Finance Corner:

    A Guide for Plaintiffs' Attorneys

    An Educational Blog Series  




    Preparing for the Future: Blog Post #12

    Financing your firm—choosing between a loan or line of credit


    With the year 2020 underway, you’re likely planning new initiatives or setting revised goals for firm growth. To do so, you’ll need adequate financial resources.

    You may be thinking about obtaining outside financing for your firm, but what’s the first step?

    First, determine what type of financing will be most effective in meeting your needs by starting at the beginning —identify the differences between taking out a loan and securing a line of credit before researching less traditional options.

    How it’s funded

    The number one difference between a loan and a line of credit is how it’s funded.

    If you’re looking for the full amount of funding at one time, a loan might be your first choice. When you want to make a large purchase, such as hire a marketing agency, or consolidate other debt, a loan may afford you the ability to do so.

    If you’re looking to draw varying amounts of money periodically, for instance, to fund case expenses or for operations, a credit line may be a better option for you and your firm.  You’ll be approved for a maximum threshold amount but are not required to withdraw all of it at once. If the timing of your fees fluctuate (as most contingency fees do) or you find your income and expenses tend not to coincide, a line of credit can provide you liquidity and a steady source of working capital.

    Interest Calculations

    Another difference between a loan and line of credit is how interest is calculated.

    When you receive the proceeds from a loan, interest immediately begins to accrue. Additionally, the interest rate you are charged is likely to be a fixed percentage and may be lower than you’d receive with some other financing options.

    With a line of credit, you only incur interest on the amount that you actually utilize, not the total available sum available to you. As such, if you have been approved for a $2 million line, but you only borrow $500,000 to start, you will only be responsible for interest payment on the $500,000.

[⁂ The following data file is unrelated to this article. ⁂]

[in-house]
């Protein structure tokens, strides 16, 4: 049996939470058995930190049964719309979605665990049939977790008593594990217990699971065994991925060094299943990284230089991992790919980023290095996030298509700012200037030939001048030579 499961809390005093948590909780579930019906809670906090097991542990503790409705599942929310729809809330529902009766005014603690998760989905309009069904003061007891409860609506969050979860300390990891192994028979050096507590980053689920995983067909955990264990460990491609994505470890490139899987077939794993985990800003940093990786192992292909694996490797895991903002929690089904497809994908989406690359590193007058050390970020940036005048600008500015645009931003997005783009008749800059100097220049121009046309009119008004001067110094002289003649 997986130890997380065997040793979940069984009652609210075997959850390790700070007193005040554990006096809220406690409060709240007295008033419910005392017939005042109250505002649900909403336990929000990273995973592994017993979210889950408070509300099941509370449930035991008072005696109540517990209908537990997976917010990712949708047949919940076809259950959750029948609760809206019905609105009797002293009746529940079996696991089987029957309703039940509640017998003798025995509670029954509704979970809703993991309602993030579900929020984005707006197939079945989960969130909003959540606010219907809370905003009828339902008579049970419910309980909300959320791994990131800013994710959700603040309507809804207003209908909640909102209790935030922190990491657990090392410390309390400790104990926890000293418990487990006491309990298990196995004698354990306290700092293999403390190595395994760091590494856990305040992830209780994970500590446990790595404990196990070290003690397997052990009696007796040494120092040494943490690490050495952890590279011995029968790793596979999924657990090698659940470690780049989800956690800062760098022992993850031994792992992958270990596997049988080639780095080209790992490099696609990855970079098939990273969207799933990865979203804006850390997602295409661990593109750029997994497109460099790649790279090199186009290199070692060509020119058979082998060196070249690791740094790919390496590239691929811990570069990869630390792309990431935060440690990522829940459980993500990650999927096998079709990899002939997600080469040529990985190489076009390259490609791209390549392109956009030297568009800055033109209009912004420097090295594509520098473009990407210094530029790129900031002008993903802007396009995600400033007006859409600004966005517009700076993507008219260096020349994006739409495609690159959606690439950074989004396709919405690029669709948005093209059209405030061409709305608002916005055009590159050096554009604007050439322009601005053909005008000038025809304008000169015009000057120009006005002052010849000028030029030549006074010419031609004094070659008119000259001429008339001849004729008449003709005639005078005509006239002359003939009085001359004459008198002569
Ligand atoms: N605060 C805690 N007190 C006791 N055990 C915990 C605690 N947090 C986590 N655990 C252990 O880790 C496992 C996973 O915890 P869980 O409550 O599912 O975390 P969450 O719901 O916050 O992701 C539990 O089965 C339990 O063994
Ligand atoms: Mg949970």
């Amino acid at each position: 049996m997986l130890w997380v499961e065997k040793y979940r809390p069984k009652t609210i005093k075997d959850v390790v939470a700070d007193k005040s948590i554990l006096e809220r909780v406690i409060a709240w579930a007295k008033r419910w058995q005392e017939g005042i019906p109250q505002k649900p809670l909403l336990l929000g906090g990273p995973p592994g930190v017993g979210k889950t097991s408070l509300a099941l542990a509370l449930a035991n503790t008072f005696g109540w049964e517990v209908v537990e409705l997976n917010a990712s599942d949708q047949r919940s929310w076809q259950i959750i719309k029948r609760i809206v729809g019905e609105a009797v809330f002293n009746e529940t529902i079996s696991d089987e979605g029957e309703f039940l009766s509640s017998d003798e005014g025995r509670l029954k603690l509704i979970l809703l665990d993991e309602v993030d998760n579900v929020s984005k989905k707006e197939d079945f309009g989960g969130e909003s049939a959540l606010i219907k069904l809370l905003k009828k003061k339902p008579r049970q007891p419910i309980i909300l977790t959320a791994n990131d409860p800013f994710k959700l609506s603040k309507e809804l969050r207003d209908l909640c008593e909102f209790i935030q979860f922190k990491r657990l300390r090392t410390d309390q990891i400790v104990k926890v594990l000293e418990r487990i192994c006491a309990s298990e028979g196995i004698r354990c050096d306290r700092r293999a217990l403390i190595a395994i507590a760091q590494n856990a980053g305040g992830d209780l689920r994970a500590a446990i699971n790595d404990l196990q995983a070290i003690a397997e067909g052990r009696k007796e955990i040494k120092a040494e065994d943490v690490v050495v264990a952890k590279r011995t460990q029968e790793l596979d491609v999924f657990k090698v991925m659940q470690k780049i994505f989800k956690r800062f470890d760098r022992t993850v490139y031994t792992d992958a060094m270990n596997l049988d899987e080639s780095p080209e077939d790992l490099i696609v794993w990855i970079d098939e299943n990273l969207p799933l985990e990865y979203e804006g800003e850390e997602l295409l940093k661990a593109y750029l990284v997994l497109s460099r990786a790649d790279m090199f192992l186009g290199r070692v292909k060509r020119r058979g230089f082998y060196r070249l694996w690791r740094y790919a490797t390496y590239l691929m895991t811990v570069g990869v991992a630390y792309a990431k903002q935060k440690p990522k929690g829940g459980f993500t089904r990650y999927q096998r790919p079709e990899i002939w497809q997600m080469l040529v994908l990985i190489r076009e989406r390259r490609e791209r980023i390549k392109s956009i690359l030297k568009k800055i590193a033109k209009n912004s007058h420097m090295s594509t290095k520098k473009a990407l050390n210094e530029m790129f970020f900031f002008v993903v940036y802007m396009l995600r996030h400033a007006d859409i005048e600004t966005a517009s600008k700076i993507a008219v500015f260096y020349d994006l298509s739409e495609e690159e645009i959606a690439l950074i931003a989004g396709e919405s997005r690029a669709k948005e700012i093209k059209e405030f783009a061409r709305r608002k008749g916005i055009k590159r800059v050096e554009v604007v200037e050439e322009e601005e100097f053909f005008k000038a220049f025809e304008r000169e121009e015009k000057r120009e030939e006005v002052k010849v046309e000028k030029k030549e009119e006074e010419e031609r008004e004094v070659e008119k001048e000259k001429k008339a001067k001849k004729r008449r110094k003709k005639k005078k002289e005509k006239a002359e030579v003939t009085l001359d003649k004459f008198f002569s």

Be sure to ask potential lenders what the rate will be, as it may be higher than on a traditional loan, and if it will vary throughout the life of the financing. Also check to see if the lender charges any additional fees on each withdrawal. 


    The terms of repayment are different between loans and credit lines.

    A loan generally contains terms for specific repayment amounts, paid in installments over a finite period of time. In addition, loans will mature on a specific date—periodic payments are calculated to reflect the interest accrued and principal amount to be repaid within that time frame.

    In contrast, repayment of funds from a line of credit is based only on what is actually borrowed. Unlike a loan, you can choose to pay down the line soon after drawing from it, thereby restoring your borrowing capacity, or you may pay that amount in increments more like you would in a traditional loan format.

    Before employing any sort of funding, it’s imperative to ensure your credit score is in a good place, map out exactly how you’ll use the financing proceeds and have a plan in place to do so.

    Traditional lending institutions, like your current bank, are always a good place to start when researching what’s available to you and your firm. That said, contingent-fee practice comes with a unique set of challenges. Specialty lenders exist that may be better suited to meet your needs and provide more significant financing that is customized to your firm’s individual situation.  Specialty lenders who have skilled attorneys on staff may also be more understanding – and thus more flexible – in structuring the loan or credit line.

    Categories: Preparing for the Future

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